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How Bonuses, Commissions, and Stock Options Are Treated During Divorce

Posted on in Divorce Finances

How Bonuses, Commissions, and Stock Options Are Treated During DivorceThe income you earned before you filed for divorce is considered marital property, which is part of the division of property. Your income after your divorce is used to calculate child support and spousal maintenance but is otherwise yours to keep. The structure of your pay has little consequence on your divorce if you receive a straightforward salary or hourly wages. With other forms of compensation, the timing of your divorce could determine whether your spouse can claim a portion of that income:

  1. Bonuses: In most cases, a work bonus qualifies as marital property if you received it before you filed for divorce. You must make sure that your spouse does not double count the bonus by claiming it as marital property and including it as part of your income when calculating support. An exception may be a bonus with a clawback provision, which states that you must return the bonus if you are no longer with your employer before a set date. You could argue that you should not include the bonus in the division of property because you could lose it. If it is part of the division of property, you should include a section in your agreement stating that your spouse must repay their share of the bonus if you are forced to return it for reasons beyond your control.
  2. Commissions: Some employees receive a commission for work completed in place of or in addition to their salary. If you know that commission pay is coming, you can try to file for divorce in advance so that it is not marital property. However, your spouse may argue that the commission is marital property because you completed the work related to the commission while you were still married. If you cannot agree with your spouse, a divorce court will need to decide whether the commission is marital property.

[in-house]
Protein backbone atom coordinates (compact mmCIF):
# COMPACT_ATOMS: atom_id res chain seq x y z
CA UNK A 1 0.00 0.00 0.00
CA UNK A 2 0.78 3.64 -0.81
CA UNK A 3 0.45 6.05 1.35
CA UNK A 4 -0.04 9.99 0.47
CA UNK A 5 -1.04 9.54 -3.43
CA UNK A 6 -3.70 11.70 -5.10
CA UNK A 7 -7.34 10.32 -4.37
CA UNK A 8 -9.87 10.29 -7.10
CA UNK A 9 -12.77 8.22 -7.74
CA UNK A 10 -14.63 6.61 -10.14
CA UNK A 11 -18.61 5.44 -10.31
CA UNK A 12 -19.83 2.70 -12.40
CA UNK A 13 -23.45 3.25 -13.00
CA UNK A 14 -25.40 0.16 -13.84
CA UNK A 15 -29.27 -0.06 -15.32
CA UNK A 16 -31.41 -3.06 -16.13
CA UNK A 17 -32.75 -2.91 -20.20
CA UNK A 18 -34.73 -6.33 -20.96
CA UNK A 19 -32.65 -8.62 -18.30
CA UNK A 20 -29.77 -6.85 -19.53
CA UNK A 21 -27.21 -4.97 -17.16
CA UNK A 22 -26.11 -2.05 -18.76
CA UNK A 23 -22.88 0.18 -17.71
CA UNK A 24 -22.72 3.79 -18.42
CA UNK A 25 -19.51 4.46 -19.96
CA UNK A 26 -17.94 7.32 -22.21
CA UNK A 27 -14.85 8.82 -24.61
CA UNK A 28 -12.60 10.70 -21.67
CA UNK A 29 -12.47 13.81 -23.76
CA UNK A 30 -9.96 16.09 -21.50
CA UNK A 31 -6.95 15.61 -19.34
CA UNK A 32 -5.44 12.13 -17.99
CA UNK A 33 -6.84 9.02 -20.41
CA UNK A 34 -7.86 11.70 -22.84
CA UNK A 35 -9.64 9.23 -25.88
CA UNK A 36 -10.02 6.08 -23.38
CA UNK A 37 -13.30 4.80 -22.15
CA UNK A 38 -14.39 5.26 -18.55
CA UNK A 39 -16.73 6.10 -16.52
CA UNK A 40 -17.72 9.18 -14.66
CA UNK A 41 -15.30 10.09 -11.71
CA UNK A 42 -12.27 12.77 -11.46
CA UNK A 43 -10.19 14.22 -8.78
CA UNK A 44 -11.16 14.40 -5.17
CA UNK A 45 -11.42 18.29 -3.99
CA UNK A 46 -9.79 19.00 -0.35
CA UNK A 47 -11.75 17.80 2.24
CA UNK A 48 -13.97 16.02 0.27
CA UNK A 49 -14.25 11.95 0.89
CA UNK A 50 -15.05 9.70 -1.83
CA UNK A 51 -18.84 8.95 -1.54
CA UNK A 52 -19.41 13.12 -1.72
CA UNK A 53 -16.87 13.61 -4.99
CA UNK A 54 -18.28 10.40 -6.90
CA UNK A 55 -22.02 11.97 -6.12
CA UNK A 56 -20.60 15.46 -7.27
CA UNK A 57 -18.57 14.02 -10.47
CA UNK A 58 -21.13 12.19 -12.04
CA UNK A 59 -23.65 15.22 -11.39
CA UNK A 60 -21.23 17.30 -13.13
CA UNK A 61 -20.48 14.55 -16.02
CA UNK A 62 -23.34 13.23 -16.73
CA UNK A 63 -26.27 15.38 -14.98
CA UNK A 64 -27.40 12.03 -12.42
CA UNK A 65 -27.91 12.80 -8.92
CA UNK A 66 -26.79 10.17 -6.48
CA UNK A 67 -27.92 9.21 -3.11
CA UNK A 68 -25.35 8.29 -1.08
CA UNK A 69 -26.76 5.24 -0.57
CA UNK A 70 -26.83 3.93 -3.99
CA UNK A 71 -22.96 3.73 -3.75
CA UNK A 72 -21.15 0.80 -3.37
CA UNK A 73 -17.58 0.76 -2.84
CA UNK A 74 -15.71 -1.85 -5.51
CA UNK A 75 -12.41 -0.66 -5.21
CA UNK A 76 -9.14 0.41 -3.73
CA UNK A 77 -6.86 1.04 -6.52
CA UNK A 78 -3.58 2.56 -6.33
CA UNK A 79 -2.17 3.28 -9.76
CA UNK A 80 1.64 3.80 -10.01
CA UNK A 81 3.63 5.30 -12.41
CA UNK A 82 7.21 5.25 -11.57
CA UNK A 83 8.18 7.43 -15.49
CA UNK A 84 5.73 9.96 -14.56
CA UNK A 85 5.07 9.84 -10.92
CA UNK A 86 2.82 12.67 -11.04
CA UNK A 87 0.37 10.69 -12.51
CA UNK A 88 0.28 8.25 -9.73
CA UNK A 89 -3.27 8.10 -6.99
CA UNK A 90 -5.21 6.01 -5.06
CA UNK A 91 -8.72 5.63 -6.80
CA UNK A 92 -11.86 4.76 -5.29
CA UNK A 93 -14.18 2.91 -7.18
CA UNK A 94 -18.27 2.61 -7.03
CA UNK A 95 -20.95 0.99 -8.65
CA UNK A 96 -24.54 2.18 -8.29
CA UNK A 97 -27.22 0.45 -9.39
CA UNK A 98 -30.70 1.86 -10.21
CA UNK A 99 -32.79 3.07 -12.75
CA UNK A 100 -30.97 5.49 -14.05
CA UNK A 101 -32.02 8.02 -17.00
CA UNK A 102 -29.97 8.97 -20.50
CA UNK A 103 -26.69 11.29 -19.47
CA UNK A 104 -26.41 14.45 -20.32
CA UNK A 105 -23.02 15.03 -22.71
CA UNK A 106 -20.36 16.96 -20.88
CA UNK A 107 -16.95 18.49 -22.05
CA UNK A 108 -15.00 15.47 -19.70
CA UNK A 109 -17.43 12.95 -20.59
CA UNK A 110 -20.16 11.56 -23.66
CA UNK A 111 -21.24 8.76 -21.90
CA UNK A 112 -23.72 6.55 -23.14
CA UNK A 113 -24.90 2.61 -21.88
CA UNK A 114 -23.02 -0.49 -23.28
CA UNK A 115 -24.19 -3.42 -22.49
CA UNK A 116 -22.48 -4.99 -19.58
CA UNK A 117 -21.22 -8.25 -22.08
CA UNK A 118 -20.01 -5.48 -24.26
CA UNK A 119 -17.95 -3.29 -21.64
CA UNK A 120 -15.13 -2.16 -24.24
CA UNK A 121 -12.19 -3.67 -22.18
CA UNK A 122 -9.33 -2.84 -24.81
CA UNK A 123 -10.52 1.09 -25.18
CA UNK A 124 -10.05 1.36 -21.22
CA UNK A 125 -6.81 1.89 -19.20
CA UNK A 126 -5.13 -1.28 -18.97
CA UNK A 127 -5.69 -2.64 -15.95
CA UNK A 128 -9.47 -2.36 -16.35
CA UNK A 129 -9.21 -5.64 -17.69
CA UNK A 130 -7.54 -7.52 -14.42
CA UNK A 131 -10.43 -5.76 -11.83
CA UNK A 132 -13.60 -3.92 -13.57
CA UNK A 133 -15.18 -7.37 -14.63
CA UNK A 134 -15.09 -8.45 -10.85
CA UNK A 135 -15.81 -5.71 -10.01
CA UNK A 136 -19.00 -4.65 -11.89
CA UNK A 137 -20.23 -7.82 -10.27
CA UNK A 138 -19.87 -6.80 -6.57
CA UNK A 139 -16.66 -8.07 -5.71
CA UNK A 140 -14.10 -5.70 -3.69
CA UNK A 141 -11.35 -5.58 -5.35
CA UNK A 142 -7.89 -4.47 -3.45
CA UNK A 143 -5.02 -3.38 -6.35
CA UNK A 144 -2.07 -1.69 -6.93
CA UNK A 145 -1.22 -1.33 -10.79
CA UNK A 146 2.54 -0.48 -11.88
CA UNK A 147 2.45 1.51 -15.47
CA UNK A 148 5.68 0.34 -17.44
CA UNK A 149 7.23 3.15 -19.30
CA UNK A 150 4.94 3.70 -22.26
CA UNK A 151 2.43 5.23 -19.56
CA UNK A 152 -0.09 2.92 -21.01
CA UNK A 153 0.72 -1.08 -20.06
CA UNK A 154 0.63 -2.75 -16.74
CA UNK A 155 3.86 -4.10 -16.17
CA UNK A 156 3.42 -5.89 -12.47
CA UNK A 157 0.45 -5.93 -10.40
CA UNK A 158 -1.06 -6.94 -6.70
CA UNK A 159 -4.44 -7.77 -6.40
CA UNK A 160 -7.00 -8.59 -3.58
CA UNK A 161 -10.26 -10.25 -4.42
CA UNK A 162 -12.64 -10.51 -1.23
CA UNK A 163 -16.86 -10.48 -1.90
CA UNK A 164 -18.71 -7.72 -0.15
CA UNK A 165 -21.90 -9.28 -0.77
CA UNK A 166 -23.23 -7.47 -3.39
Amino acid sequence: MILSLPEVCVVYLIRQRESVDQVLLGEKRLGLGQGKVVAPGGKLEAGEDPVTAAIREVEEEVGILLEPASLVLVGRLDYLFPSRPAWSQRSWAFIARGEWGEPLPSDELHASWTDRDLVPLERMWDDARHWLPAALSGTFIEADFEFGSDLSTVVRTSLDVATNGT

3. Stock Options: Illinois divorce law states that stock options that you receive during your marriage are assumed to be marital property, regardless of whether they are vested or if you know their actual value at the time of the divorce. A divorce agreement can set a provision that you will pay your spouse a share of these stocks when you exercise your option on them. Stock options are not marital property if they were a gift or part of an inheritance, which does not apply to stock options you received through work.

Contact a St. Charles Divorce Attorney

Much of your negotiating during divorce will focus on identifying your marital properties, determining their value, and dividing them between you and your spouse. A Kane County divorce lawyer at Goostree Law Group can ensure that your division of property is accurate and meets your needs. To schedule a free consultation, call 630-584-4800.

Source:

http://www.ilga.gov/legislation/ilcs/documents/075000050k503.htm

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